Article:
Are you collecting personal data from EU online or retail customers on a U.S. server? You should reconsider your data storage policies!
The European Court of Justice – the court that I often refer to on this blog for its VAT rulings – today issued a judgement that basically says that U.S. servers must not store personal data / user data of EU residents.
The reason is that the U.S. legislation does not provide adequate protection from ‘snooping’ government agencies. The NSA security leaks that Edward Snowden exposed are specifically mentioned in the ruling.
I wrote earlier that some countries have bi-lateral treaties with the U.S. that would allow such data sharing. See here: http://www.us-vat.com/blog/?p=1075.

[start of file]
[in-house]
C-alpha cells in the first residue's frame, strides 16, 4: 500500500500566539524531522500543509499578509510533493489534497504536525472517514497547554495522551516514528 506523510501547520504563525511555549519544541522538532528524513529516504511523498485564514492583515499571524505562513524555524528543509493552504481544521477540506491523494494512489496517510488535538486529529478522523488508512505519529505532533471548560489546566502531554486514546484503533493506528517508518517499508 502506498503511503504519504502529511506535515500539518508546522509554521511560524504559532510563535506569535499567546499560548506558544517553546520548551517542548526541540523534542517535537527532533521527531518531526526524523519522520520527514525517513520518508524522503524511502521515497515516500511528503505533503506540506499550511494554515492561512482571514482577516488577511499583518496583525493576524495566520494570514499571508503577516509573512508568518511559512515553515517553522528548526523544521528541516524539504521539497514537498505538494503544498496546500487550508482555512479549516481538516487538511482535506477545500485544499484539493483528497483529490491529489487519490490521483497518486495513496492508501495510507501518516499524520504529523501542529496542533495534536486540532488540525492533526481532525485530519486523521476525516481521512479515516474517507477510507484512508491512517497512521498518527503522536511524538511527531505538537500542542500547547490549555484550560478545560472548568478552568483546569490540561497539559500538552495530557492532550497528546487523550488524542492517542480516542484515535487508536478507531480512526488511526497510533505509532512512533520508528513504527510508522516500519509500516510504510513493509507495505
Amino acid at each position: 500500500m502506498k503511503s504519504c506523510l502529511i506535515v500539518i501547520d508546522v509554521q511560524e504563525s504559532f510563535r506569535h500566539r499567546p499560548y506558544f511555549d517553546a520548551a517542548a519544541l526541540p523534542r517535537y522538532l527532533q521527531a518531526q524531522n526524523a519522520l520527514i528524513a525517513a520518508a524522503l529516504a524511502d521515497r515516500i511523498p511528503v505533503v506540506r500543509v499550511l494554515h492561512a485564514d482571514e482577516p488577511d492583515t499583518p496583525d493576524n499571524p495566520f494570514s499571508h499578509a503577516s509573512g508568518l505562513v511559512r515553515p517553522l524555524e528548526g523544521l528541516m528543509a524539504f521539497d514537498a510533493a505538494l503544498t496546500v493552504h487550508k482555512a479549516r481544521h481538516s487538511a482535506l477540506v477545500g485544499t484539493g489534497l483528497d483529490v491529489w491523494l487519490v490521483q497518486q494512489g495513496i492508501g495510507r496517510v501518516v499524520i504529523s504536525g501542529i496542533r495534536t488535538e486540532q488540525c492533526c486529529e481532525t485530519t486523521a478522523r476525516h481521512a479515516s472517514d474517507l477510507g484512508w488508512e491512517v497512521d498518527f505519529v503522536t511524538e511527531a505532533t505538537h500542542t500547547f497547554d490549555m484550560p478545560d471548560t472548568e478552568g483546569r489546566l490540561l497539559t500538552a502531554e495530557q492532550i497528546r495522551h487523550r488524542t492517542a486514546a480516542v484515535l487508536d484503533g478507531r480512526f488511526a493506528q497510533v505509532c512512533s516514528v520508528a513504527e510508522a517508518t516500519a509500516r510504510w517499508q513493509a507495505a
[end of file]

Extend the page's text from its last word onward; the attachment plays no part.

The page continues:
It now seems that these bi-lateral agreements are invalid, at least to the extent that they cover personal data. Company data (like financial data used for the VAT returns) seems safe from what I can read from the judgement (but don’t rely on that!).
Credit card data, IP addresses, email addresses etc. of EU residents is considered personal data and can no longer be stored on U.S. servers. If your company is doing that, for example because your are a online seller of downloads to EU customers, or because your are a retailer that keeps the EU customer data on a U.S. server, you may run into legal trouble soon.
The entire ruling is here: https://tinyurl.com/oogq5zo
And the press release is here:
Download (PDF, 44KB)